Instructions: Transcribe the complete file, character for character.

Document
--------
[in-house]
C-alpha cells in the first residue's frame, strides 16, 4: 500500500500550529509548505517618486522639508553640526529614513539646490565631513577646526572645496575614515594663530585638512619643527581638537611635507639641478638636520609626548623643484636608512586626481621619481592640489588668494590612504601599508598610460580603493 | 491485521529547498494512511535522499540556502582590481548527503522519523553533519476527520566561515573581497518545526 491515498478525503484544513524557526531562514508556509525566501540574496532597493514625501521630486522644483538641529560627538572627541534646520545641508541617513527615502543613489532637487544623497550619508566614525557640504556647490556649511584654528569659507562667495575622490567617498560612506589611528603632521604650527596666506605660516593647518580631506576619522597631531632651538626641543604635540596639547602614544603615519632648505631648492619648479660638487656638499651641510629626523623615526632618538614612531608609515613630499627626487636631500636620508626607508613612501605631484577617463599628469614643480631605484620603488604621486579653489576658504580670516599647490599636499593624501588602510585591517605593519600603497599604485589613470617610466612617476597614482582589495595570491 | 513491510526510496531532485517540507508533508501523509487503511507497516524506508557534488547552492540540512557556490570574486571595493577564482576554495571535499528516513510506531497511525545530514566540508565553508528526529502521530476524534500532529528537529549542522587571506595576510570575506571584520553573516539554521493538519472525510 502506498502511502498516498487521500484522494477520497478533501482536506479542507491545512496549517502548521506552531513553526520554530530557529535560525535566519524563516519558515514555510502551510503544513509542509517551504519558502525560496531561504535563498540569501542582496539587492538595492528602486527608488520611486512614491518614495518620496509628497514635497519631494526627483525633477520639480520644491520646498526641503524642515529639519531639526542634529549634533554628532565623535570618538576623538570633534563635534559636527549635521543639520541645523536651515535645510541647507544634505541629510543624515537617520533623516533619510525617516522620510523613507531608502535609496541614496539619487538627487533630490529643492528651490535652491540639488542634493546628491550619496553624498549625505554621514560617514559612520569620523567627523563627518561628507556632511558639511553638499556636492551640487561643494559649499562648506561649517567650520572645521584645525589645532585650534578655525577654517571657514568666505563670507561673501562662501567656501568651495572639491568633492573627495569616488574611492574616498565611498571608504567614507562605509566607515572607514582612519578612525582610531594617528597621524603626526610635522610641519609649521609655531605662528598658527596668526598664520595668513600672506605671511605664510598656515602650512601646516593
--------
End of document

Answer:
[in-house]
C-alpha cells in the first residue's frame, strides 16, 4: 500500500500550529509548505517618486522639508553640526529614513539646490565631513577646526572645496575614515594663530585638512619643527581638537611635507639641478638636520609626548623643484636608512586626481621619481592640489588668494590612504601599508598610460580603493 | 491485521529547498494512511535522499540556502582590481548527503522519523553533519476527520566561515573581497518545526 491515498478525503484544513524557526531562514508556509525566501540574496532597493514625501521630486522644483538641529560627538572627541534646520545641508541617513527615502543613489532637487544623497550619508566614525557640504556647490556649511584654528569659507562667495575622490567617498560612506589611528603632521604650527596666506605660516593647518580631506576619522597631531632651538626641543604635540596639547602614544603615519632648505631648492619648479660638487656638499651641510629626523623615526632618538614612531608609515613630499627626487636631500636620508626607508613612501605631484577617463599628469614643480631605484620603488604621486579653489576658504580670516599647490599636499593624501588602510585591517605593519600603497599604485589613470617610466612617476597614482582589495595570491 | 513491510526510496531532485517540507508533508501523509487503511507497516524506508557534488547552492540540512557556490570574486571595493577564482576554495571535499528516513510506531497511525545530514566540508565553508528526529502521530476524534500532529528537529549542522587571506595576510570575506571584520553573516539554521493538519472525510 502506498502511502498516498487521500484522494477520497478533501482536506479542507491545512496549517502548521506552531513553526520554530530557529535560525535566519524563516519558515514555510502551510503544513509542509517551504519558502525560496531561504535563498540569501542582496539587492538595492528602486527608488520611486512614491518614495518620496509628497514635497519631494526627483525633477520639480520644491520646498526641503524642515529639519531639526542634529549634533554628532565623535570618538576623538570633534563635534559636527549635521543639520541645523536651515535645510541647507544634505541629510543624515537617520533623516533619510525617516522620510523613507531608502535609496541614496539619487538627487533630490529643492528651490535652491540639488542634493546628491550619496553624498549625505554621514560617514559612520569620523567627523563627518561628507556632511558639511553638499556636492551640487561643494559649499562648506561649517567650520572645521584645525589645532585650534578655525577654517571657514568666505563670507561673501562662501567656501568651495572639491568633492573627495569616488574611492574616498565611498571608504567614507562605509566607515572607514582612519578612525582610531594617528597621524603626526610635522610641519609649521609655531605662528598658527596668526598664520595668513600672506605671511605664510598656515602650512601646516593